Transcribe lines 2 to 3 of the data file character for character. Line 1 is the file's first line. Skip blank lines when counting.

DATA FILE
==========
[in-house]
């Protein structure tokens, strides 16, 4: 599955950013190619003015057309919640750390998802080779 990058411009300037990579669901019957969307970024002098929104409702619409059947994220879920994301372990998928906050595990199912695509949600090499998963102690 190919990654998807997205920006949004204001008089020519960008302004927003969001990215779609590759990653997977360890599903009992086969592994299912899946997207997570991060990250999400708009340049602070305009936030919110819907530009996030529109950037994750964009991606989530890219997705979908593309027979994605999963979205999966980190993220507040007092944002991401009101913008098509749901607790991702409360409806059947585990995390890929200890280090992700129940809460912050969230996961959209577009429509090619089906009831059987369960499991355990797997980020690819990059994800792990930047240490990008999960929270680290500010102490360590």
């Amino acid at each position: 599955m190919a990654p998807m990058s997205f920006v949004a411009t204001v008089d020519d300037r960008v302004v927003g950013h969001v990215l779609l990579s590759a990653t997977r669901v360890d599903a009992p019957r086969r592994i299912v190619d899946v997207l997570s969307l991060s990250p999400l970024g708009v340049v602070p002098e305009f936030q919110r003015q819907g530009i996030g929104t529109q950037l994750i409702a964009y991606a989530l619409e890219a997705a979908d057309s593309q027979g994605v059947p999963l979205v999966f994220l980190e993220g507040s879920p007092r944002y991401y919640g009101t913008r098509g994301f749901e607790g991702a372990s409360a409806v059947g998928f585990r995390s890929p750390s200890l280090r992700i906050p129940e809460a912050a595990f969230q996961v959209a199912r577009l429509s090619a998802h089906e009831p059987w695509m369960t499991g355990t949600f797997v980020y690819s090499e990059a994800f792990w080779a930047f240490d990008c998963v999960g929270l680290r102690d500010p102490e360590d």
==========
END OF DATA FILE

């Protein structure tokens, strides 16, 4: 599955950013190619003015057309919640750390998802080779 990058411009300037990579669901019957969307970024002098929104409702619409059947994220879920994301372990998928906050595990199912695509949600090499998963102690 190919990654998807997205920006949004204001008089020519960008302004927003969001990215779609590759990653997977360890599903009992086969592994299912899946997207997570991060990250999400708009340049602070305009936030919110819907530009996030529109950037994750964009991606989530890219997705979908593309027979994605999963979205999966980190993220507040007092944002991401009101913008098509749901607790991702409360409806059947585990995390890929200890280090992700129940809460912050969230996961959209577009429509090619089906009831059987369960499991355990797997980020690819990059994800792990930047240490990008999960929270680290500010102490360590």
């Amino acid at each position: 599955m190919a990654p998807m990058s997205f920006v949004a411009t204001v008089d020519d300037r960008v302004v927003g950013h969001v990215l779609l990579s590759a990653t997977r669901v360890d599903a009992p019957r086969r592994i299912v190619d899946v997207l997570s969307l991060s990250p999400l970024g708009v340049v602070p002098e305009f936030q919110r003015q819907g530009i996030g929104t529109q950037l994750i409702a964009y991606a989530l619409e890219a997705a979908d057309s593309q027979g994605v059947p999963l979205v999966f994220l980190e993220g507040s879920p007092r944002y991401y919640g009101t913008r098509g994301f749901e607790g991702a372990s409360a409806v059947g998928f585990r995390s890929p750390s200890l280090r992700i906050p129940e809460a912050a595990f969230q996961v959209a199912r577009l429509s090619a998802h089906e009831p059987w695509m369960t499991g355990t949600f797997v980020y690819s090499e990059a994800f792990w080779a930047f240490d990008c998963v999960g929270l680290r102690d500010p102490e360590d």